Pumpkin Pie Baked French Toast.

I am not a fan of pumpkin pie or French toast, yet, somehow I ate two servings of this and didn’t hate it.

After Thanksgiving I was given a few slices of pumpkin pie to take home. I’m not a pumpkin pie fan — it’s the texture that bugs me, not the taste — but I hate to waste food.

Some serious Googling ensued and I ended up at this Pumpkin French Toast Bake recipe from Minimalist Baker. I figured pumpkin pie innards are the same as pumpkin puree and spices.

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I took the photos with my iPhone and with my shaky hands. Sometimes I don’t know how I type–they’re just so unsteady. Please know that, yes, this did turn out well and was delicious.

A big thanks to my awesome friend Kristin for being my recipe tester/guinea pig and for bringing some damn outstanding banana bread as back-up in case this concoction went up in flames. Always have a plan B & don’t forget to grease the baking dish like I did. I am not looking forward to that scrub job.

Pumpkin Pie Baked French Toast, adapted from Minimalist Baker; makes one baking dish

Ingredients

Approximately half a loaf of challah, slightly stale, cut/ripped into bite-sized/large pieces

4 large eggs

1 scant cup Half-N-Half or milk

Innards of three slices of pumpkin pie (about 1 cup)

1 tsp. vanilla extract

1/2 tsp. ground nutmeg

1 tsp. ground cinnamon

1 Tbs. sugar

pinch of salt

Method

1. In a bowl, whisk together pumpkin pie filling, eggs, Half-N-Half, vanilla, nutmeg, cinnamon, sugar and salt until well combined. Put the bread pieces into a greased/buttered baking dish (I used a 2-quart casserole dish) until they fill the dish.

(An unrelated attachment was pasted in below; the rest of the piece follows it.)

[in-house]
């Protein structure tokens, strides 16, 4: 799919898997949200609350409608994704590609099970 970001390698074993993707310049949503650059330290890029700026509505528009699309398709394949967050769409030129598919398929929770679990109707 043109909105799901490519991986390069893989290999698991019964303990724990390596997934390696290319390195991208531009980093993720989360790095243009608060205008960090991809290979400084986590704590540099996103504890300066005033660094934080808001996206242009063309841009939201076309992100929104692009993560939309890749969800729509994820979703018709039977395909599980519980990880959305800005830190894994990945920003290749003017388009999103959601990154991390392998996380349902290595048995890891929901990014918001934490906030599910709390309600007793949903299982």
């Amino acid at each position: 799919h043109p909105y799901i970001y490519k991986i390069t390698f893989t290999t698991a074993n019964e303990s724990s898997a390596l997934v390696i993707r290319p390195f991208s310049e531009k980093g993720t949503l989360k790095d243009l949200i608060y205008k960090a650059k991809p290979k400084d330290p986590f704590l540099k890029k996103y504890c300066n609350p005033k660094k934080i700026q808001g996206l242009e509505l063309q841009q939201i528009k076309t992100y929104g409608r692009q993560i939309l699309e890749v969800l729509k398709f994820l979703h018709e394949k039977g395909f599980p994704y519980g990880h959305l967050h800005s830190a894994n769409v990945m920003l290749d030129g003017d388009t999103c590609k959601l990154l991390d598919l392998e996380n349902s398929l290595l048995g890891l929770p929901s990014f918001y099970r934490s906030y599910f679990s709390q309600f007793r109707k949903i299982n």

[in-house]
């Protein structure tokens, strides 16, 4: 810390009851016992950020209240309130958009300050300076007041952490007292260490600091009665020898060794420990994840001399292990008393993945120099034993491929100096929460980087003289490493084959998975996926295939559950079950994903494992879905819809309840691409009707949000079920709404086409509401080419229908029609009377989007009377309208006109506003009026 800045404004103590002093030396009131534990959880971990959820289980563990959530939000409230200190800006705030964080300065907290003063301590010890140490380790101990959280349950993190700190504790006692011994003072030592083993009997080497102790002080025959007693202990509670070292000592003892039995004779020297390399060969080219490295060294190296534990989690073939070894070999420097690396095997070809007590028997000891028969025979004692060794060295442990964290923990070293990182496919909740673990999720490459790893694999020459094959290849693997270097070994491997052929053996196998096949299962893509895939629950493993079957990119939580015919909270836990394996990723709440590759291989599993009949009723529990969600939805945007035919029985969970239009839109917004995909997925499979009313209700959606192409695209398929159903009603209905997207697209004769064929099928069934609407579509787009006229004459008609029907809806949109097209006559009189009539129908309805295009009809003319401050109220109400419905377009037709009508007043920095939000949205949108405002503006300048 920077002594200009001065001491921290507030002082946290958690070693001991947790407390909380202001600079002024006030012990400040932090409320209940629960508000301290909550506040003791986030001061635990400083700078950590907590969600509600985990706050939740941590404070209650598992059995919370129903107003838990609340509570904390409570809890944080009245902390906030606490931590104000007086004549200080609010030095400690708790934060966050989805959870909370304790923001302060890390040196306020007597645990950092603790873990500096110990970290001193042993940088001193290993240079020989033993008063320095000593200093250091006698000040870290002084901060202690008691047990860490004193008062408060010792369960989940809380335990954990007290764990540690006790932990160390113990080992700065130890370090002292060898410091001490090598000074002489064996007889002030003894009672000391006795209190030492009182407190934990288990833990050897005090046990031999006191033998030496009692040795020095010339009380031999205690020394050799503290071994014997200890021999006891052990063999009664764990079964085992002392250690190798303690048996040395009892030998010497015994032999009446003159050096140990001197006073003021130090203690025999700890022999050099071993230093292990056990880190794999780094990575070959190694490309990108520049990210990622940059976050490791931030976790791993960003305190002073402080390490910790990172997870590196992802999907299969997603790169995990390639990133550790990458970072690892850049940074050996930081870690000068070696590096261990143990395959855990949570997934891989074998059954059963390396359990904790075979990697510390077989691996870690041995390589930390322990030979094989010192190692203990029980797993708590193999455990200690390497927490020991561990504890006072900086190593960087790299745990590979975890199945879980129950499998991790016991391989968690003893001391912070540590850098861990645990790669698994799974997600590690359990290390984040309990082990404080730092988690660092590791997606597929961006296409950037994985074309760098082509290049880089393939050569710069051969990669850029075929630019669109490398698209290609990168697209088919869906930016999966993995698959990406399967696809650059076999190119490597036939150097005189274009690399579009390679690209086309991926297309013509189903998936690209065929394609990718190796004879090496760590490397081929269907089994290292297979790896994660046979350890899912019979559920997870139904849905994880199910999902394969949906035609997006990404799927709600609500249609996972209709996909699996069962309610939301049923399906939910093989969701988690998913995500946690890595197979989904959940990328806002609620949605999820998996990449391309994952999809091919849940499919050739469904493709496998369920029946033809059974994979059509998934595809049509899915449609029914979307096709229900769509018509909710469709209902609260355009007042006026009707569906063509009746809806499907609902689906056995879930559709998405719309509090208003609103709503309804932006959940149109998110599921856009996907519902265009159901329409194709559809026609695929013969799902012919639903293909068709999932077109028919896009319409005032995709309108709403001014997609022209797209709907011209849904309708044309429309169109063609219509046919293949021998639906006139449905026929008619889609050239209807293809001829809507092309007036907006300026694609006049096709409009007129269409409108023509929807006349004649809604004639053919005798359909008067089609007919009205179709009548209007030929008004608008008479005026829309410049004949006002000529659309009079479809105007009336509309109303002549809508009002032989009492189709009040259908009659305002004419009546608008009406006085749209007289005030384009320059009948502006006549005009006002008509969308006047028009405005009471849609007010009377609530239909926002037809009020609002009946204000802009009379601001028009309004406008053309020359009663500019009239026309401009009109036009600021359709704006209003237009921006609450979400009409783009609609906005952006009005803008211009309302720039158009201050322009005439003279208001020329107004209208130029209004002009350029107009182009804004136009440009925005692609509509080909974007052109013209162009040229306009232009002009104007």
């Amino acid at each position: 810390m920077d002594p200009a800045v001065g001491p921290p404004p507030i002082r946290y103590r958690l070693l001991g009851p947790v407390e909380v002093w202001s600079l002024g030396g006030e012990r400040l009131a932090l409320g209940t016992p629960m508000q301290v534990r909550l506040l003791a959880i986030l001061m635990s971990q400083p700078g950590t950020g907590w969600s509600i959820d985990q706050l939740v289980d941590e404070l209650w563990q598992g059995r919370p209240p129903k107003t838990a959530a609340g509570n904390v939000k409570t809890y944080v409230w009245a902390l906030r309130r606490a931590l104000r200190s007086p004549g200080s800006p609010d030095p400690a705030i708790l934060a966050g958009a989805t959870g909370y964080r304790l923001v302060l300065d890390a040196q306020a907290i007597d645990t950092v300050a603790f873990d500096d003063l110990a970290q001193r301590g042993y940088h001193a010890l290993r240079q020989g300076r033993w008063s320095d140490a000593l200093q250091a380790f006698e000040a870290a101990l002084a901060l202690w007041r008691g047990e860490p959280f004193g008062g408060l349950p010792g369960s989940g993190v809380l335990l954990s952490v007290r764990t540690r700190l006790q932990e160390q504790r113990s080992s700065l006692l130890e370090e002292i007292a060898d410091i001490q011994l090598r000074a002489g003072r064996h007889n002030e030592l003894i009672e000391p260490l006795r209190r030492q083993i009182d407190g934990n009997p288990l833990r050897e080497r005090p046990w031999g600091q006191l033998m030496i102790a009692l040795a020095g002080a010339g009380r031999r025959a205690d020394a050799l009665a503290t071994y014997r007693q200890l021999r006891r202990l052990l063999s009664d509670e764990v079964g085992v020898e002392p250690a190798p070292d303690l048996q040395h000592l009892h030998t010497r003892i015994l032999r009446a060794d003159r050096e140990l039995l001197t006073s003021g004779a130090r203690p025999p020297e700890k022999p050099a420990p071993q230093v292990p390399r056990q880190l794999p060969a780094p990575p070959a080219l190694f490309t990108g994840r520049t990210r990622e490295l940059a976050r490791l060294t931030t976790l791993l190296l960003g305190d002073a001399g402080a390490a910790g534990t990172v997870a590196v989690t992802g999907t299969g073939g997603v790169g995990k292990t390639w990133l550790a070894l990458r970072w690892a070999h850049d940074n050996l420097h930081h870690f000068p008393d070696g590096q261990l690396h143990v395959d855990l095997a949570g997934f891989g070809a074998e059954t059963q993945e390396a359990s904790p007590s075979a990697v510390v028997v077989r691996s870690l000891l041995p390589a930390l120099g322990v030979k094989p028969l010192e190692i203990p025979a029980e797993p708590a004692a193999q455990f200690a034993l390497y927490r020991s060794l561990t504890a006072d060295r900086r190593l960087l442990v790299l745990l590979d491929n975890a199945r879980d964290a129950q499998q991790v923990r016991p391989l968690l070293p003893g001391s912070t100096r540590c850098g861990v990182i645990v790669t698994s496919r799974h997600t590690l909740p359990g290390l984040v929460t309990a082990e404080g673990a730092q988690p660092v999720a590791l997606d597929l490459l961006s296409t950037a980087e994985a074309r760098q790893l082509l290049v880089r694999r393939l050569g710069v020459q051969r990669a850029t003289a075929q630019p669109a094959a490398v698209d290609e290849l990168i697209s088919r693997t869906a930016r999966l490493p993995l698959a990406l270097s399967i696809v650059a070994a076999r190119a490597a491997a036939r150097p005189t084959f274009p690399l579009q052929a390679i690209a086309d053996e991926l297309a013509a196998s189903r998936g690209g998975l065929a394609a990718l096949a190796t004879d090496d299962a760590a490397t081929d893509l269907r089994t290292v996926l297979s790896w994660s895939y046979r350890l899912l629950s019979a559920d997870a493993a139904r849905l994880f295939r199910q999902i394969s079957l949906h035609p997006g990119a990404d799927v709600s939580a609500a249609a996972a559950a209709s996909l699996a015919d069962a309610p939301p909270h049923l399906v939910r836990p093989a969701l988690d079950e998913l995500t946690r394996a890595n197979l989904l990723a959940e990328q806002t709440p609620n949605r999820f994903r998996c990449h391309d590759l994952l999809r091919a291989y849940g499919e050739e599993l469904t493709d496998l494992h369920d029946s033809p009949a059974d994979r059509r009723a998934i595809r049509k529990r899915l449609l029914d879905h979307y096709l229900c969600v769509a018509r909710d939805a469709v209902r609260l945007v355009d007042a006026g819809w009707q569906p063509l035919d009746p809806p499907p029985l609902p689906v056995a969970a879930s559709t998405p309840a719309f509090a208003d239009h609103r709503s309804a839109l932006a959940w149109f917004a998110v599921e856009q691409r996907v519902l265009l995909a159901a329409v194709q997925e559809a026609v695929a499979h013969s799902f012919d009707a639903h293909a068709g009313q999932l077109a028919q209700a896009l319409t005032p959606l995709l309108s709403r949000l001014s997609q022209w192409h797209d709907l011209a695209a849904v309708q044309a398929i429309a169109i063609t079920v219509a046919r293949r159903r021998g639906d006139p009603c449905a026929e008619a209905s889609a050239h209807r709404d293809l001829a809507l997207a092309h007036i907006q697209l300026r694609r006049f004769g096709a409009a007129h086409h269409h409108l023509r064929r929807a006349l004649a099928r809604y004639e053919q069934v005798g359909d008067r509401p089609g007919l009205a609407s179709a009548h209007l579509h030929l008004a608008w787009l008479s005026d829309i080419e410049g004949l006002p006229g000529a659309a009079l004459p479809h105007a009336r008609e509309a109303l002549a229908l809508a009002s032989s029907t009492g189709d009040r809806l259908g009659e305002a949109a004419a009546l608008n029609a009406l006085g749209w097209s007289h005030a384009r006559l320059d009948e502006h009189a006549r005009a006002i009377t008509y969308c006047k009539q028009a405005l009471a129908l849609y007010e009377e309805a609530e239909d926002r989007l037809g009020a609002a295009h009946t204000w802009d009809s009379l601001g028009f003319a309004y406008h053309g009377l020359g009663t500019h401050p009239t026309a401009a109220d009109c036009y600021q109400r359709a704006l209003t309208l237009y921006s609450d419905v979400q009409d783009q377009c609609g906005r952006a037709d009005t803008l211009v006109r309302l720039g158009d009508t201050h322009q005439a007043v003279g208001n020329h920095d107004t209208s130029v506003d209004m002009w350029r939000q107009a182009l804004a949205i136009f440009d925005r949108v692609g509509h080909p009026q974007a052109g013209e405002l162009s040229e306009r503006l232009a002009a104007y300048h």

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2. Pour the egg mixture over the bread and gently stir so the mixture covers every inch of the bread. Let the bread sit and soak up the liquid while the oven preheats to 375* F.

3. Cover dish with foil and bake for 20 minutes. Uncover and bake for another 10 minutes until the top is crispy. Serve hot.

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You can make this the night before and let it sit overnight so the flavors really have a chance to develop and permeate the bread. As far as the bread goes, I used challah because it’s a sweet bread but another type of bread would work well too with maybe some adjustment to the sugar.

Given that I’m not a French toast fan in general, it is kind of shocking to think, “Hey, I could make this again.” I might play around with the flavor next time. Maybe try an orange/lemon combo, or cranberry sauce?

I served this with some plain Greek yogurt and black berries. The tartness of the yogurt really helped cut the sweetness of the French toast, and the berries are just good.

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